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twobikes 08-04-07 01:41 PM

Just got back from Germany
I was there two weeks, but never rode a bicycle. We saw lots of people riding bikes everywhere. I saw only a couple of road bikes. The rest were utilitarian city bikes. Most had the butterfly trekking handlebars . Most were derailleur shift with around 21 speeds. There were a few coaster brake bikes. Quite a few had internally geared hubs, mostly three speeds. Most had generator powered lights. Some were generator hubs. Just about all of the components were Shimano.

We were driving from place to place with a rental car visiting friends. The GPS was invaluable.

I met a German who is training for a half marathon. He had just lost about 40 pounds and looked very trim. He spoke very highly of using a heart rate monitor for weight loss and for conditioning. So, I went to Wal-Mart last evening and bought a MIO Sport HRM watch for less than $30. It seems to work very well, but it is very difficult to take a reading while riding. Firmly grasping the handlebars or pressing against anything with the hand on the arm wearing the watch results in no reading. Already I learned I have probably been riding too hard and need to be more patient about my progress.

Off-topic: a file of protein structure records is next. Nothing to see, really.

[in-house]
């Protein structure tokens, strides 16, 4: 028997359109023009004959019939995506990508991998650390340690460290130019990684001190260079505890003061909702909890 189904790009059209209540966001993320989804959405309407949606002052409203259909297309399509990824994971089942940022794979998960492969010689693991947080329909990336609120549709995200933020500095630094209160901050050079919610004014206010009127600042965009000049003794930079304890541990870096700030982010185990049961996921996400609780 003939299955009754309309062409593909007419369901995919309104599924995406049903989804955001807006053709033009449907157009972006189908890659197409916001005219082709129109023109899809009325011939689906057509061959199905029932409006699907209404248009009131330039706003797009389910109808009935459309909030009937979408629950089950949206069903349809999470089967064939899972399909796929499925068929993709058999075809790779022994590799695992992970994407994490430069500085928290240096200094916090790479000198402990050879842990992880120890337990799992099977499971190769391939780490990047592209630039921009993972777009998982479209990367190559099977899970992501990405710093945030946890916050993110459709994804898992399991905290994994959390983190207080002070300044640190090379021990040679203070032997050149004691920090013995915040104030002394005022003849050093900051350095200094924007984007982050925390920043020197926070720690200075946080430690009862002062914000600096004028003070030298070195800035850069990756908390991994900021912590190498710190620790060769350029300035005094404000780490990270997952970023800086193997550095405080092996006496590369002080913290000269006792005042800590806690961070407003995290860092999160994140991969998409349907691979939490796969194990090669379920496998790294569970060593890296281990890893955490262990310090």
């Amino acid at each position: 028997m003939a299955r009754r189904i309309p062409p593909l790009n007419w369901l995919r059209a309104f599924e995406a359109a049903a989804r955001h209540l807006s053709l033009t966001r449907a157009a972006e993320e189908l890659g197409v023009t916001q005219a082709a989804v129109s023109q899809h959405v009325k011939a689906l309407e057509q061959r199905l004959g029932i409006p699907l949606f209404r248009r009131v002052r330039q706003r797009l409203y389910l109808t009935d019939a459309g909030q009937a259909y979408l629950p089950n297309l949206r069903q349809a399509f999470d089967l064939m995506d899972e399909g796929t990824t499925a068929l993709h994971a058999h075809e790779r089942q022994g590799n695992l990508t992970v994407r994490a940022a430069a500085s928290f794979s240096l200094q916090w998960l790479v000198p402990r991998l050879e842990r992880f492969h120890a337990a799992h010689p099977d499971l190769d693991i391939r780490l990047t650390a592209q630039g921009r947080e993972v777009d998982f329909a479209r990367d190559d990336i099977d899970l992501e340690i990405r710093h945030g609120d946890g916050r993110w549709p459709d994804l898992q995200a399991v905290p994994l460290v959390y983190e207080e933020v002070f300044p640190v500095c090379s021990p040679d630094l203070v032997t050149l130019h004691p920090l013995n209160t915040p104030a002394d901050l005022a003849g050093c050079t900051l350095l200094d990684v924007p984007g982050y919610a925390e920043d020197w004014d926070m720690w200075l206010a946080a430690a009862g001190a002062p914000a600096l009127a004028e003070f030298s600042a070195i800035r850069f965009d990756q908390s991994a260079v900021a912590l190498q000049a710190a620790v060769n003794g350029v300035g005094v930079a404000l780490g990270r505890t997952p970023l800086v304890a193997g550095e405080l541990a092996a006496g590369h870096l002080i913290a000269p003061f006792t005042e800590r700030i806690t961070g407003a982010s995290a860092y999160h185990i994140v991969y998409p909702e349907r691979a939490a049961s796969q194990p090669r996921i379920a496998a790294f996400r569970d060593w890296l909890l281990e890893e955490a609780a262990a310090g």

JPradun 08-04-07 06:42 PM

Riding too hard? Doubt it.

Strap the watch to the handlebars. I'd just invest in a better HRM.

twobikes 08-05-07 05:19 AM


Originally Posted by JPradun (Post 5001861)
Riding too hard? Doubt it.

Strap the watch to the handlebars. I'd just invest in a better HRM.

MIO HRM watches require the steel plate on the backside of the watch to be in contact with skin on your arm in order to give a reading. Hanging the watch on the handlebars would not work.

A year ago I picked up a copy of the German magazine Fit for Fun while in an airport. It is published by the folks who run the German Sports University in Cologne. They published a small book called Cycling and Health available free for download. They claim 80 percent of cyclists train too hard and that works against them achieving their goals. The German man I met is a very firm believer in staying in the pulse rate range. For weight loss that is 65 to 80 percent of maximum heart rate. He said simply, "It works!" That means I need to ride a little easier than I have been riding. I will try to report back later, but perhaps in the Clydesdale section.

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